The Scottish Government has launched a new strategy called “A Fairer Scotland for All: An Anti-Racist Employment Strategy”, which aims to encourage employers to close the employment and pay gaps for all ethnicities to address racial inequality in the workplace. Labour market data shows that the employment rate for the minority ethnic group aged 16 to 64 was estimated at 62.1% in 2021, lower than the rate of 73.9% for the white group, resulting in an employment rate gap of 11.7 percentage points.
The purpose behind the strategy
The strategy has been developed to address the issues and disadvantage experienced by people from racialised minorities in the labour market in Scotland. It will sit alongside the refreshed Fair Work Action Plan, which brings together the Scottish Government’s existing Fair Work, Gender Pay Gap and Disabled People’s Employment action plans. The ambition is for Scotland to become a leading Fair Work Nation by 2025.
The strategy takes both an anti-racist and intersectional approach to addressing the systemic and structural issues that underpin racial inequality in the workplace. An anti-racist approach challenges organisational structures, policies, practices and attitudes to actively address racism in both people and organisations. An intersectional approach demonstrates that racism does not sit in isolation and other inequalities can exist which make entering and progressing in the workplace more difficult.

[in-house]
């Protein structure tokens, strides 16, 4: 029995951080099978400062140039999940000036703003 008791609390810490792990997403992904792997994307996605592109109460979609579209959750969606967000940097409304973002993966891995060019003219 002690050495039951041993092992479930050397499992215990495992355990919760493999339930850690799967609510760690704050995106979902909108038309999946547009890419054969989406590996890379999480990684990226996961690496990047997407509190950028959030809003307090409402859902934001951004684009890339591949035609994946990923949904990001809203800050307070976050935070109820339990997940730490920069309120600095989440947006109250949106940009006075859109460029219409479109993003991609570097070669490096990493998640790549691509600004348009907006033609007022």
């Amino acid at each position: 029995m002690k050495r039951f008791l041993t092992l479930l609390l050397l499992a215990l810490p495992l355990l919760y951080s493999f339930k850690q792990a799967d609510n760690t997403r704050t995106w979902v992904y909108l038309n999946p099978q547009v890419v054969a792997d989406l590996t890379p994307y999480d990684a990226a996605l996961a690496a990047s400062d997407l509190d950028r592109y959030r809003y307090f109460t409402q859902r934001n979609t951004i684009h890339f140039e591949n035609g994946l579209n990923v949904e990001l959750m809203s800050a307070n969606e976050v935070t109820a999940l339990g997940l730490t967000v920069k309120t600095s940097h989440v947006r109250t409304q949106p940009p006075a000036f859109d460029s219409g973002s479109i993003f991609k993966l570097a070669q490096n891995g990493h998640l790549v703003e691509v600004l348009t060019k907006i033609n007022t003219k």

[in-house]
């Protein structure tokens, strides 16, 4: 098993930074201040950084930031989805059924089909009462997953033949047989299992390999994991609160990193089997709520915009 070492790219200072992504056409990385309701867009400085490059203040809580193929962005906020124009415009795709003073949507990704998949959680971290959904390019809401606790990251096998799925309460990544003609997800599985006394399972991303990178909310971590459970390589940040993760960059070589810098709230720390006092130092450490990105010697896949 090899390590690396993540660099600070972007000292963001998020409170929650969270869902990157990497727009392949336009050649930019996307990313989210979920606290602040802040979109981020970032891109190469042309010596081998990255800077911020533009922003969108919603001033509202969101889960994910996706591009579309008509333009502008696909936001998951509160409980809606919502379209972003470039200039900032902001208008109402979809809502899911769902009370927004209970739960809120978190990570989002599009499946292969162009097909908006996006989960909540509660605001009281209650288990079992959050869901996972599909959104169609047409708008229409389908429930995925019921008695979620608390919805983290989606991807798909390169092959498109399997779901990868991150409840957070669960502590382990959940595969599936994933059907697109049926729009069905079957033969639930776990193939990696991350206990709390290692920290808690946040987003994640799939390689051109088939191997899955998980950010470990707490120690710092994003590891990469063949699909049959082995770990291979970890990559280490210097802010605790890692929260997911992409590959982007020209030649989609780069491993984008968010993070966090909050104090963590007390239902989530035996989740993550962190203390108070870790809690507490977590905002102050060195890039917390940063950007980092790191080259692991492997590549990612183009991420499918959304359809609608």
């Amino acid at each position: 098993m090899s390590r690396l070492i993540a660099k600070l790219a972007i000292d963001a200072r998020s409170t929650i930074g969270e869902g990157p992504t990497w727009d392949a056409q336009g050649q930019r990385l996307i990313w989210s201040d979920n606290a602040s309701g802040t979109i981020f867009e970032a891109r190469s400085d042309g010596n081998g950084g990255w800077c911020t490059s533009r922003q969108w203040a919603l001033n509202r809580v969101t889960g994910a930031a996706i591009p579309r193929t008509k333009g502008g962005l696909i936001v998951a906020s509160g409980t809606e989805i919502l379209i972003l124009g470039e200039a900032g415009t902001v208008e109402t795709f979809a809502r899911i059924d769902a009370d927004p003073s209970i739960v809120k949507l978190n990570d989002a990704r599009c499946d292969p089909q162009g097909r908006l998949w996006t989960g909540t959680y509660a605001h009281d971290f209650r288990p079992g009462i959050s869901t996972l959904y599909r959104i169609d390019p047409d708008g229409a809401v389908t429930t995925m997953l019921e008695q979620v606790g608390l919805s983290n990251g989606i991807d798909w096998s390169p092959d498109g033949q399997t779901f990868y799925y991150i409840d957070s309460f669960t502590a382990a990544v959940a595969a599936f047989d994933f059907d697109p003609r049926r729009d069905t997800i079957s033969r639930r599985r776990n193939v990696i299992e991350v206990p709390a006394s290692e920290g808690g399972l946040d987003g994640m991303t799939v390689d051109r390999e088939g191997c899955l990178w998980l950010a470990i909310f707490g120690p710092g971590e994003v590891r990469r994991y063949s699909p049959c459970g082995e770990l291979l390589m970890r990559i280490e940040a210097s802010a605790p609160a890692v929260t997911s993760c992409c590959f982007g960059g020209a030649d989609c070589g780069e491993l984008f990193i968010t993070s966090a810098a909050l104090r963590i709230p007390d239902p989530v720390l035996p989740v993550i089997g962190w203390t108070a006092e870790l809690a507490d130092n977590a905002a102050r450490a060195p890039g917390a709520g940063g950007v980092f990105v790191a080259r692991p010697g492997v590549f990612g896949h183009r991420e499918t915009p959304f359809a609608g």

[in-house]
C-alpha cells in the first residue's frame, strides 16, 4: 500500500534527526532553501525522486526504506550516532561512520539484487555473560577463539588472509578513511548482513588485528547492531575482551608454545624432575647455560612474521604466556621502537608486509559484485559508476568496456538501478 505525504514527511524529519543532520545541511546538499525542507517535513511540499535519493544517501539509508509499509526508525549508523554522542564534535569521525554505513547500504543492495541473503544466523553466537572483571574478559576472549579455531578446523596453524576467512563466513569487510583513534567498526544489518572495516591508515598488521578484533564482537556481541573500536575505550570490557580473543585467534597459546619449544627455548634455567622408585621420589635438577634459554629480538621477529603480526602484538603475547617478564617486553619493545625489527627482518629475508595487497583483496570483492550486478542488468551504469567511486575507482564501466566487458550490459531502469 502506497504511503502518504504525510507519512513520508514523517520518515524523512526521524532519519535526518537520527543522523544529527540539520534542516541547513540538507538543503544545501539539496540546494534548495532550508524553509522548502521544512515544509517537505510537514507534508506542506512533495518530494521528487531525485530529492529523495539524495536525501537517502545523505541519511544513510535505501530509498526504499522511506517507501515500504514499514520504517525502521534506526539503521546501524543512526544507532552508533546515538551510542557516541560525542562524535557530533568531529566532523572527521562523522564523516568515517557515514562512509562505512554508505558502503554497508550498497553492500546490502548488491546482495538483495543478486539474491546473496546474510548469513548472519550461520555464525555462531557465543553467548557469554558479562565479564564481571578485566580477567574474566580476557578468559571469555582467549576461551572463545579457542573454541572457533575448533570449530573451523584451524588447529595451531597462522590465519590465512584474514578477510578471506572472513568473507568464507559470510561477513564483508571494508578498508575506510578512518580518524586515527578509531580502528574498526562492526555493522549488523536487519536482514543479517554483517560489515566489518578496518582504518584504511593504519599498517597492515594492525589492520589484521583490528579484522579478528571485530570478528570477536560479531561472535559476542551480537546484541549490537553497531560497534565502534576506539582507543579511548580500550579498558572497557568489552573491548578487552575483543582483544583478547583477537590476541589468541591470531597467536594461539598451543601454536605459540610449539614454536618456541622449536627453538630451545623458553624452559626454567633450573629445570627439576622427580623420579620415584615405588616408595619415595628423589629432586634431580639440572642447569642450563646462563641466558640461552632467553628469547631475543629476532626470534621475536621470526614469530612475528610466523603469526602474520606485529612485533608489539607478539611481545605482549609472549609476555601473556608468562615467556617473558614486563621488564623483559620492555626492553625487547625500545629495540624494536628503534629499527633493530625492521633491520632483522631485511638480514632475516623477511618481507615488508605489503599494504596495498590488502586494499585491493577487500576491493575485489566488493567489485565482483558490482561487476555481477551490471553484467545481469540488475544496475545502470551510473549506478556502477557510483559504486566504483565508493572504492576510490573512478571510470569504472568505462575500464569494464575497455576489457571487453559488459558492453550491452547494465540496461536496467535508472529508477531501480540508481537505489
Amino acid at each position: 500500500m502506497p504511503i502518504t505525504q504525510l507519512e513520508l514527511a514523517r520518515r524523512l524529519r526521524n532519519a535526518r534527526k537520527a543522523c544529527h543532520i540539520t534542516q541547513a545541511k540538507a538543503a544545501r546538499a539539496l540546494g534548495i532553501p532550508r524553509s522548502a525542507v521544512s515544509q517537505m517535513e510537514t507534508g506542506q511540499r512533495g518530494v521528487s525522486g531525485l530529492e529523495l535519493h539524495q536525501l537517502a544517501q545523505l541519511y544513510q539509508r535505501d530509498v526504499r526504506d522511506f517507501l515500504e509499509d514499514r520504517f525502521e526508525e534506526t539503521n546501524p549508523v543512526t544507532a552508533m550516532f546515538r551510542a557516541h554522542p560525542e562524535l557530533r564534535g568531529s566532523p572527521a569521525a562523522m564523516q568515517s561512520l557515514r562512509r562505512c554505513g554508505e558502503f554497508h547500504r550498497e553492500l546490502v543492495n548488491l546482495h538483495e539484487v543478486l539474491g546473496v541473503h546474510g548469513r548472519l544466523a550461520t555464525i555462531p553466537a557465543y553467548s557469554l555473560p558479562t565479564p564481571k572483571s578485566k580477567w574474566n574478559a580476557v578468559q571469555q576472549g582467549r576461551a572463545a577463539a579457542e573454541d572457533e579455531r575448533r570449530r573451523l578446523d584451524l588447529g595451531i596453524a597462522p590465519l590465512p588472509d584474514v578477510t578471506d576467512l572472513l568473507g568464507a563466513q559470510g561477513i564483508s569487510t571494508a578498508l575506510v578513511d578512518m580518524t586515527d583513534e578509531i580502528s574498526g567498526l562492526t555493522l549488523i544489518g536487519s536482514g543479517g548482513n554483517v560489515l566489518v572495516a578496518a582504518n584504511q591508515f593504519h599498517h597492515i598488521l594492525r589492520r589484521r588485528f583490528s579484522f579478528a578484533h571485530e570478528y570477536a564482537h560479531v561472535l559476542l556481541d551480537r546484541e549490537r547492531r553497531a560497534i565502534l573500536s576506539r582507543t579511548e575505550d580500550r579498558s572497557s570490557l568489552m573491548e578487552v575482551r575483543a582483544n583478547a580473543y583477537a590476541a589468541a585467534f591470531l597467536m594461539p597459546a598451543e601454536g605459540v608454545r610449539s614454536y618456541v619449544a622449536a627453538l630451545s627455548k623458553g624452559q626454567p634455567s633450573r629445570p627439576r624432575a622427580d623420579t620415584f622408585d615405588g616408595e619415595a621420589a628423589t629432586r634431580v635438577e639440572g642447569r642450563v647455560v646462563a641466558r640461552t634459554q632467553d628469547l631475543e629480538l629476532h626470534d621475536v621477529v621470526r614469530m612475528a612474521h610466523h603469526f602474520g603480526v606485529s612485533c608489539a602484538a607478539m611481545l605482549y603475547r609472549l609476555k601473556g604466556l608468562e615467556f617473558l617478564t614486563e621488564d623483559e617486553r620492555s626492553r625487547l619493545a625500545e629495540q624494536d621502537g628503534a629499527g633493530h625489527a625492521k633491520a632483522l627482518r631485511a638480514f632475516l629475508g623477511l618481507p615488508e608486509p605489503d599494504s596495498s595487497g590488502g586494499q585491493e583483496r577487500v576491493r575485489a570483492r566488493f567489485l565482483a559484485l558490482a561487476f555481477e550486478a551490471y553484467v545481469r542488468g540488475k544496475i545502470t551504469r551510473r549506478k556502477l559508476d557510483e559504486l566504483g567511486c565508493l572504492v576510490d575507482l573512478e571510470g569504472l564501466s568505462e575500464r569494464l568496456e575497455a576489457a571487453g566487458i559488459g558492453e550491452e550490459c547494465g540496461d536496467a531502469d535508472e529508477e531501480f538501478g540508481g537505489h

How will the strategy work?
The new strategy establishes a suite of actions for the Scottish Government and explains how it will work with employers to increase diversity, fairness and inclusion in Scotland’s workplaces. The strategy sets out that employers will be supported to:
- collect workforce data, report on the pay gap and take action on the findings;
- take an anti-racist approach to removing any barriers in their recruitment, retention and progression practices; and
- drive cultural, attitudinal and organisational change.
The strategy also provides employers with practical steps, guidance and resources to take a proactive approach on this agenda. It offers support to employers to:
- improve understanding of the impact of institutional racism; and
- improve awareness of how an organisation’s processes and practices can lead to people being treated unfairly due to their race.
The importance of addressing racial inequality
Research suggests that companies in the top quartile for ethnic diversity on executive teams were 33% more likely to have industry-leading profitability and reduced economic loss due to better staff retention and engagement.
However, an important aspect of addressing racial inequality is also the moral imperative to ensure that everyone in the labour market is treated fairly. In becoming a leading Fair Work Nation, a nation which offers all individuals an effective voice, opportunity, security, fulfilment and respect, Scotland must not only have employers that take forward fair working practices in terms of pay and job security, but must also have workplaces that are truly inclusive and reflective of Scotland’s diverse population.
Key Contact: Alison Weatherhead